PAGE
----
Nutrient-rich foods aren’t the same as energy-rich foods although these two terms sound very similar. It’s not nutrients per se that give us energy; from the standpoint of nutrition, the term “energy” is actually synonymous with “calories.” High-calorie foods can be
metabolized in our cells to provide us with a large amount of energy. Low-calorie foods cannot provide us with much energy in terms of calories. They help support our metabolism in an infinite number of ways, but they cannot provide our muscles and organs with the “get up and go” they need to get us through our day.
Difference Between Nutrient Rich Foods Vs Energy Rich Foods
As in all health-related matters, it’s a question of balance here. We need enough energy-rich foods to give us the caloric energy for our “get up and go,” and we need enough nutrient-rich foods to support our metabolism while we’re on the move.
I can make it easy for you to lock into an optimal mix of energy rich and nutrient-rich! Actually, I don’t have to do much at all, because the world of natural, whole foods has done it for me. The World’s Healthiest Foods approach is not only nutrient-rich, but it balances out energy-richness by including energy-rich foods (like nuts and seeds and olive oil) in your regular meal plan, but also watching out for the overall amount included, especially in recipes and stovetop cooking (since I don’t recommend cooking with oil).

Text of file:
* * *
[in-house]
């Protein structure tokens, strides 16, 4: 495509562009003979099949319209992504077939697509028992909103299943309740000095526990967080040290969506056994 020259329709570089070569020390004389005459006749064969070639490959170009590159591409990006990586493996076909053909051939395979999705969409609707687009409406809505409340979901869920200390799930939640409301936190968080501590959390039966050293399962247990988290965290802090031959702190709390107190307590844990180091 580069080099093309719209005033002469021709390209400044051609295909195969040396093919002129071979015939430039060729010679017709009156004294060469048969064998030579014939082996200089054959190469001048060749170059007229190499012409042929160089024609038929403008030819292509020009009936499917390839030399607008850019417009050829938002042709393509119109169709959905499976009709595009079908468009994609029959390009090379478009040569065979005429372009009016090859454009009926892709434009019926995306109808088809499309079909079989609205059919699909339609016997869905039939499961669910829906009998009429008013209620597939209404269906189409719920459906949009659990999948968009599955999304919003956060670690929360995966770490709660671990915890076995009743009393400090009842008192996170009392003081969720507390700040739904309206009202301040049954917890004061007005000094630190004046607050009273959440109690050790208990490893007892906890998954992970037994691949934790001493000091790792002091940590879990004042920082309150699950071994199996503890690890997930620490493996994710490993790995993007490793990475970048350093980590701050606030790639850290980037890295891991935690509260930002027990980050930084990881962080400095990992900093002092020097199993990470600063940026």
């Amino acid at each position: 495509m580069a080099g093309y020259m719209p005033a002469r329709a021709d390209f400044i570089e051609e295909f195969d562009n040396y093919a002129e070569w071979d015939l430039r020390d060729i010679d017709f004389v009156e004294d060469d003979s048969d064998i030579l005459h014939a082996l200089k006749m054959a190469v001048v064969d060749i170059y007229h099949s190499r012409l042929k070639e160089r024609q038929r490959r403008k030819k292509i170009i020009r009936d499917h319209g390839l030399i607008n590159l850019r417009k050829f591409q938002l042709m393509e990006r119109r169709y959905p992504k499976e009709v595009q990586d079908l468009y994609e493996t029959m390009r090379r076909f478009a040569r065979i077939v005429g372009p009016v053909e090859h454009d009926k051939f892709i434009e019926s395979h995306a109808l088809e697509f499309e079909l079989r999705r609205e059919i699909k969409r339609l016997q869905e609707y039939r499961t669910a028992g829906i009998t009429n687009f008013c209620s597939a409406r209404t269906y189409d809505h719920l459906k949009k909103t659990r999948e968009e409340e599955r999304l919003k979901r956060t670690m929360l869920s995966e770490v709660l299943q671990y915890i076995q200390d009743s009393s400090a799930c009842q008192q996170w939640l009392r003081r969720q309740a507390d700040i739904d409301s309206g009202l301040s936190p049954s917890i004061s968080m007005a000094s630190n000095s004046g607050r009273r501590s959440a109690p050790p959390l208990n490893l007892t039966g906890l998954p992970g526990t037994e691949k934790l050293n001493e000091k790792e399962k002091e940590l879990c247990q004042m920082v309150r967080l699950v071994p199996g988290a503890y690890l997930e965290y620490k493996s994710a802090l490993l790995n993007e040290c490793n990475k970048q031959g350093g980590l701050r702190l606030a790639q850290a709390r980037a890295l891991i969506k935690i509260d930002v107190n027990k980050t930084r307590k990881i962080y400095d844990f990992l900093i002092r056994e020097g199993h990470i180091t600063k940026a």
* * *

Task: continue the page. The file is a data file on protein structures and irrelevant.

I don’t let energy-richness get out of hand—but I don’t forbid myself to use energy-rich foods in any of my recipes or meals. At the same time, I focus heavily on the nutrient-rich foods that are lower energy in terms of calories—most importantly, fresh vegetables. I use these foods generously in my weight loss approach, and they are a key component for balancing out your overall weight loss.